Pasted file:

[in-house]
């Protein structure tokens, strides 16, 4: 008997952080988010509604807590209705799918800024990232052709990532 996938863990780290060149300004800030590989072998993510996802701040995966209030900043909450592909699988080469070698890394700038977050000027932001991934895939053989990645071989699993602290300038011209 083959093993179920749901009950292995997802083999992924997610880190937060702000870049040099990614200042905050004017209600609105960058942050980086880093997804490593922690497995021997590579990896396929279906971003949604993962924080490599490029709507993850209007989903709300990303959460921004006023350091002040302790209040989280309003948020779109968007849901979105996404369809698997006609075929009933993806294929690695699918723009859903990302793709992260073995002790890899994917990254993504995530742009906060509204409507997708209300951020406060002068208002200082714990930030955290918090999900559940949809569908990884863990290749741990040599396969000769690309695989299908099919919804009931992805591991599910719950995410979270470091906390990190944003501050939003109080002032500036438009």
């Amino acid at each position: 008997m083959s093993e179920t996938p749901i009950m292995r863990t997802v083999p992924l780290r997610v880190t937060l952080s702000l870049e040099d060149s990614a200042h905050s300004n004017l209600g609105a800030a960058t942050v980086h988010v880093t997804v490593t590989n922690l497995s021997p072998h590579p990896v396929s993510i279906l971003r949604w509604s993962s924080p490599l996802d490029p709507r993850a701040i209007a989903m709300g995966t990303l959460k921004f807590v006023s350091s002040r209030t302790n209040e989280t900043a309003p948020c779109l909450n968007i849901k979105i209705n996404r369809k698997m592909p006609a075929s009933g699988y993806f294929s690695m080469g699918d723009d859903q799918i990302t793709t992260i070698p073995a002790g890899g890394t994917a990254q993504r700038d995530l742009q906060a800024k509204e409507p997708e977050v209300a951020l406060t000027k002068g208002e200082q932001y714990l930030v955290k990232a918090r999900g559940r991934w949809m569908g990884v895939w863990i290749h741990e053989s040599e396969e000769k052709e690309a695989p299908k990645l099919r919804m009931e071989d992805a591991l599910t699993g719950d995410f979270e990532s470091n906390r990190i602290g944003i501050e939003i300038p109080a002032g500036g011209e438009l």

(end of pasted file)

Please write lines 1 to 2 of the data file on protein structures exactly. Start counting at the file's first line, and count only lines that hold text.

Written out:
[in-house]
């Protein structure tokens, strides 16, 4: 008997952080988010509604807590209705799918800024990232052709990532 996938863990780290060149300004800030590989072998993510996802701040995966209030900043909450592909699988080469070698890394700038977050000027932001991934895939053989990645071989699993602290300038011209 083959093993179920749901009950292995997802083999992924997610880190937060702000870049040099990614200042905050004017209600609105960058942050980086880093997804490593922690497995021997590579990896396929279906971003949604993962924080490599490029709507993850209007989903709300990303959460921004006023350091002040302790209040989280309003948020779109968007849901979105996404369809698997006609075929009933993806294929690695699918723009859903990302793709992260073995002790890899994917990254993504995530742009906060509204409507997708209300951020406060002068208002200082714990930030955290918090999900559940949809569908990884863990290749741990040599396969000769690309695989299908099919919804009931992805591991599910719950995410979270470091906390990190944003501050939003109080002032500036438009």